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Toys 'R' Us to close quarter of UK stores

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Hundreds of retail jobs are facing the axe as the stricken toy chain Toys ‘R’ Us prepares to unveil plans to close a quarter of its British stores.

Sky News has learnt that the board of Toys ‘R’ Us’s UK subsidiary will announce as soon as Monday that it is proposing to launch a process called a company voluntary arrangement (CVA).

The move, which will require the approval of a 75% majority of the company’s creditors, would leave roughly 25 of its 105 British shops facing closure, according to insiders.
Toys ‘R’ Us employs roughly 3200 people in the UK, meaning that a decision to close a quarter of its stores would affect at least several hundred jobs.
The precise numbers were unclear on Friday.
Sources said that Alvarez & Marsal, a specialist adviser on corporate insolvencies, would handle the CVA proposal.
All of the affected Toys ‘R’ Us shops will remain trading throughout the Christmas period and well into the new year, they added.
People close to the process said that Toys ‘R’ Us’s larger out-of-town stores would be disproportionately affected by the closure plan, owing to their weak performance.
One said that the warehouse-style stores opened in the 1980s and 1990s were now too big and expensive to run profitably.
A CVA is a mechanism enabling companies to organise their funding and operations while enjoying protection from their creditors.

It was unclear whether Toys ‘R’ Us’s landlords and other creditors would be prepared to back the proposal, further details of which will become clear next week.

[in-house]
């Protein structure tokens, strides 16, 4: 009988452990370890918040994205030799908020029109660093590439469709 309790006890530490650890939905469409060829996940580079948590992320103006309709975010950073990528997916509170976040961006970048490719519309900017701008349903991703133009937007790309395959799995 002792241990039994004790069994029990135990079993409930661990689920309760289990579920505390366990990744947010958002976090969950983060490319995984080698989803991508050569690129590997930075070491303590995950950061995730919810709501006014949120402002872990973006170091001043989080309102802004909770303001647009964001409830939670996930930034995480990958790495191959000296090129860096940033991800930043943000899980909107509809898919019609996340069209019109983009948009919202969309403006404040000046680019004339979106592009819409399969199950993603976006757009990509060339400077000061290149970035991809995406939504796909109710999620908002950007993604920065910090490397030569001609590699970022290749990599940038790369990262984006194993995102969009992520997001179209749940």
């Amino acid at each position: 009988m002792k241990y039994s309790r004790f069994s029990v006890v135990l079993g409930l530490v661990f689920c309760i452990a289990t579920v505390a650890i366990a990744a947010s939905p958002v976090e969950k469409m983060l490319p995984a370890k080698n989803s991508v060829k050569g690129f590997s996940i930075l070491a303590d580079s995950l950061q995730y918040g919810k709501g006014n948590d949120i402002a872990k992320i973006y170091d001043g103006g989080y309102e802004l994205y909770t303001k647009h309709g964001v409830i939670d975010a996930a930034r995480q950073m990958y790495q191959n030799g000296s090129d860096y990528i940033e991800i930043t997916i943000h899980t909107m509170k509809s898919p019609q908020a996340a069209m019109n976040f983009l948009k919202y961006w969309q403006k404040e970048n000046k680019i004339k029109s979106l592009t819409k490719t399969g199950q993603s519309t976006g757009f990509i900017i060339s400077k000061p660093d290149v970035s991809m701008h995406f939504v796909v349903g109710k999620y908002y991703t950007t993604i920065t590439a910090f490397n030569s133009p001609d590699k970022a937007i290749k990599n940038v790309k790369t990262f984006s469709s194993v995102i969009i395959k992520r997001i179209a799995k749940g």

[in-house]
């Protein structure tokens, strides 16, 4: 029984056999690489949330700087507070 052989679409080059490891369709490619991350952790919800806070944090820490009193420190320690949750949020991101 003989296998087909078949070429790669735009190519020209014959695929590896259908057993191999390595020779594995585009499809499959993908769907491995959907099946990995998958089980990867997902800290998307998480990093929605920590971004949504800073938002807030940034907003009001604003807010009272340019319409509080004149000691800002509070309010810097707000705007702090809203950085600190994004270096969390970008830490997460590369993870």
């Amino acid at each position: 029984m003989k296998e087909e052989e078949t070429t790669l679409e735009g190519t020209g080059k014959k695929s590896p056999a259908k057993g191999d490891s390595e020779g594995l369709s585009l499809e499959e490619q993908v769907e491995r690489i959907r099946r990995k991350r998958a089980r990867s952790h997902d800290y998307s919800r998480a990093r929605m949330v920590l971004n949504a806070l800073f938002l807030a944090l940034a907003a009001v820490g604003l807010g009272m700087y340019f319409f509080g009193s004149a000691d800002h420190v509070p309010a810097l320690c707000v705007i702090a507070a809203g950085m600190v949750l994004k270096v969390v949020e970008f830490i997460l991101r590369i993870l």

In Britain, retailers including BHS, Focus DIY and JJB Sports have all used CVAs to exit loss-making stores, although all three companies ultimately succumbed to the fast-changing retail environment.
Toys ‘R’ Us’s UK operations are understood to have been loss-making in seven of the last eight financial years.
Accounts for the year to January show turnover of £418m, on which it made an operating loss of £0.5m.
The effort to overhaul its UK estate follows the filing by Toys ‘R’ Us’s American parent for Chapter 11 bankruptcy protection in September – a process which shields stricken companies from their creditors while they attempt to restructure their finances.
The proposal for the UK business of Toys ‘R’ Us has emerged on another bleak day for the British high street, with Royal Bank of Scotland and Thomas Cook announcing that they planned to close about 300 of their branches and stores.

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In addition to those other corporate names, Toys ‘R’ Us’s proposal underlines the extent to which the banking, retail and travel industries are all facing fundamental challenges to their business models from the shift of consumers to digital channels.
A spokesman for Toys ‘R’ Us UK declined to comment.

Source: SKY